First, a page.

Will we see a shift in how the evangelical movement focuses itself? Probably. In fact, we may see them go in a lull while waiting for the next big “awakening”. And I think that during that time we don’t hear from them, they’ll be organizing in their communities and churches – which is something they excel at.

      There are positive fronts in evangelical Christianity that might take hold, such as the Emerging Church and a move to the left for long-time evangelicals. I think the influence of the Jesus Seminar folks and people like Bart Ehrman will probably affect many well-meaning evangelicals, and many more mainline Protestant and Catholics. But I honestly can’t see this version of Chrisitanity going anywhere anytime soon. For one thing, evangelicals might lose followers in the US, but they are gaining many in Latin America, the former Soviet Union, and in China. That’s where their growth potential lies. And that’s also where we will continue to see the worst aspects of evangelical Christianity living on.

      I don’t even see the megachurch movement letting up anytime soon. I do see it becoming less fire-and-brimstone, which is what we see in Joel Osteen’s church in Houston. Even I like to watch to the “smiling preacher” on Sunday morning, but that’s because it’s like listening to one long positive reinforcement lecture.

      Because evangelicals are tied so closely to the dominant culture of the US, the anti-gay rhetoric that comes from this traditionally right-wing sect of Christianity will likely fade away as the dominant culture accepts LGBTs more, or evangelicals will have to further isolate themselves from the modern world. But I don’t see them disappearing in 10 years.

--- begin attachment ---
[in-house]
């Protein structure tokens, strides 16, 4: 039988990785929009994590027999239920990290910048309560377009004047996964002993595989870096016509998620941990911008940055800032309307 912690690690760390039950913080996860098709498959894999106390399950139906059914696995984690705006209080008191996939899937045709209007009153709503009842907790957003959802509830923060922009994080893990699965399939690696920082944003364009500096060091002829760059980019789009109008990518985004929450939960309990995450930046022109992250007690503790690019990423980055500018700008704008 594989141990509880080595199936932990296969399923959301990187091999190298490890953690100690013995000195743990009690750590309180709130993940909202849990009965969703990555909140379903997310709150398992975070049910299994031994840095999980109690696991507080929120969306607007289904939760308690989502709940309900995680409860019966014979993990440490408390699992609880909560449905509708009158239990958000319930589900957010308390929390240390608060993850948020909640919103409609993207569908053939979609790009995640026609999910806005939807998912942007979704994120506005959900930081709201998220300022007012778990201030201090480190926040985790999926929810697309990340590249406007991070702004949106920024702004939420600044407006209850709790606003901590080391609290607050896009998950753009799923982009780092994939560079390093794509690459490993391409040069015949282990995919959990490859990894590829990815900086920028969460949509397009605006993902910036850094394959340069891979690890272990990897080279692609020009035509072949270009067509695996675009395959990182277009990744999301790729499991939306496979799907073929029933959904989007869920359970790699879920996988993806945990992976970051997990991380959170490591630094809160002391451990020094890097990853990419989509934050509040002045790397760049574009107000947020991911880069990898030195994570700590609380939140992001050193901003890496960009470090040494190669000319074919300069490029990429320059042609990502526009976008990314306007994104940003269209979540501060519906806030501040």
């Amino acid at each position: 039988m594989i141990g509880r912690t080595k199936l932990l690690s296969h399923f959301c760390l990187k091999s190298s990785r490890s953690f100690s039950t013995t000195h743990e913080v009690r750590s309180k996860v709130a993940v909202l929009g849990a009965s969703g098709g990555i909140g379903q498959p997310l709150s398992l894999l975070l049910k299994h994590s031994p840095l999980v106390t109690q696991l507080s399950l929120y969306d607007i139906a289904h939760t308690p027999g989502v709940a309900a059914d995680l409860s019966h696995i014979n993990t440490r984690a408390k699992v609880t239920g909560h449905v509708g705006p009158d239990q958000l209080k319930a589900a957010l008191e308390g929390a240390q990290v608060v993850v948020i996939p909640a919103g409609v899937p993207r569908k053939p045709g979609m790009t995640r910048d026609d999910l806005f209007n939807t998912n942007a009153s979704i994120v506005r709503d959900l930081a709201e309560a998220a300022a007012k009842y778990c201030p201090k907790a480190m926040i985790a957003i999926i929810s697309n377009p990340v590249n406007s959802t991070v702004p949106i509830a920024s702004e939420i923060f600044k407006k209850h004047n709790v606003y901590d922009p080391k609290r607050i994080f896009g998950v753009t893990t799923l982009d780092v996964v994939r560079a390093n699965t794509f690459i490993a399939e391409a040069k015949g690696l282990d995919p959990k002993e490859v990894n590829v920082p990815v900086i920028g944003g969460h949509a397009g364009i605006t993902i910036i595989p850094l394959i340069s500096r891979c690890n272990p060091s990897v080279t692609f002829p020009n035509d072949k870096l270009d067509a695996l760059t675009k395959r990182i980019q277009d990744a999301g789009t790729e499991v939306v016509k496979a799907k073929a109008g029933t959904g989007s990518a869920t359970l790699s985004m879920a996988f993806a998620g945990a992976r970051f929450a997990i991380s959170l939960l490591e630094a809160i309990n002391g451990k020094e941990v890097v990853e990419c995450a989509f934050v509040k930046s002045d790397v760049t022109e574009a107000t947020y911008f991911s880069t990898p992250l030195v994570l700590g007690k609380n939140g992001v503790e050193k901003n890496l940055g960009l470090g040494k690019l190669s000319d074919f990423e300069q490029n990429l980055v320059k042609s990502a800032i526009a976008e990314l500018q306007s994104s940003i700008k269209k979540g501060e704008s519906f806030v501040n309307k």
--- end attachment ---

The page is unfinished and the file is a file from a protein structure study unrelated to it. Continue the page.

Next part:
And despite all of the talk over the new report about religious belief in the US, I don’t believe people are losing faith in God. I think they are losing faith in the religion they were born into and rejecting a lot of the hate and ignorance that is attached to “organized religion”. But this is creating a pretty large vacuum – one in which either an oppressive new religion or an enlightened compassionate one will eventually fill.

      I think the elephant in the living room that no one is mentioning is the coming disintegration and civil war within the Catholic Church. Before evangelical Christianity fades into sleep, I’m pretty sure we will see a split in the Catholic Church that hasn’t been seen since the 16th century. The sex abuse scandals and that case in Brazil where a woman was excommunicated because she ended the pregnancy of her 9 year old daughter who was raped is just the tip of the iceberg when it comes to highlighting the glaring cancer within the Catholic Church.